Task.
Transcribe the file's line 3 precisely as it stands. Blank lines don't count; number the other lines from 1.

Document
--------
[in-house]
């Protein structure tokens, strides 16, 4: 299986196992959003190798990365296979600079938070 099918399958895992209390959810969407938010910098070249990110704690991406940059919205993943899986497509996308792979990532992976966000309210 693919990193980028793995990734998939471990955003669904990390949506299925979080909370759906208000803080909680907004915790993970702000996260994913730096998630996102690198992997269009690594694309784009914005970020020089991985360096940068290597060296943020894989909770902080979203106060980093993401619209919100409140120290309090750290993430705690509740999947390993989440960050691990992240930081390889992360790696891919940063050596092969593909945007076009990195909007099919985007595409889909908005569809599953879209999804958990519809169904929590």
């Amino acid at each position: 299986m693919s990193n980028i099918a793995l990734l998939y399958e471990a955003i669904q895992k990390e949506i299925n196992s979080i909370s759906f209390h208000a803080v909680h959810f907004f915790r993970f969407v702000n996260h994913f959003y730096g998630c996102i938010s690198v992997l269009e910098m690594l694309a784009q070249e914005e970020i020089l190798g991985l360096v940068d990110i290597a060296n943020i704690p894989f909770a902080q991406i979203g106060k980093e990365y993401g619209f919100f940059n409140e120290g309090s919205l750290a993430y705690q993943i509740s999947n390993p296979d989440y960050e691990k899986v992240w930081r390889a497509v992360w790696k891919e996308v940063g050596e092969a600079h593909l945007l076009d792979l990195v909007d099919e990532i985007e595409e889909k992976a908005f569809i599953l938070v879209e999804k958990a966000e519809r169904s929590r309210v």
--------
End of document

């Amino acid at each position: 299986m693919s990193n980028i099918a793995l990734l998939y399958e471990a955003i669904q895992k990390e949506i299925n196992s979080i909370s759906f209390h208000a803080v909680h959810f907004f915790r993970f969407v702000n996260h994913f959003y730096g998630c996102i938010s690198v992997l269009e910098m690594l694309a784009q070249e914005e970020i020089l190798g991985l360096v940068d990110i290597a060296n943020i704690p894989f909770a902080q991406i979203g106060k980093e990365y993401g619209f919100f940059n409140e120290g309090s919205l750290a993430y705690q993943i509740s999947n390993p296979d989440y960050e691990k899986v992240w930081r390889a497509v992360w790696k891919e996308v940063g050596e092969a600079h593909l945007l076009d792979l990195v909007d099919e990532i985007e595409e889909k992976a908005f569809i599953l938070v879209e999804k958990a966000e519809r169904s929590r309210v």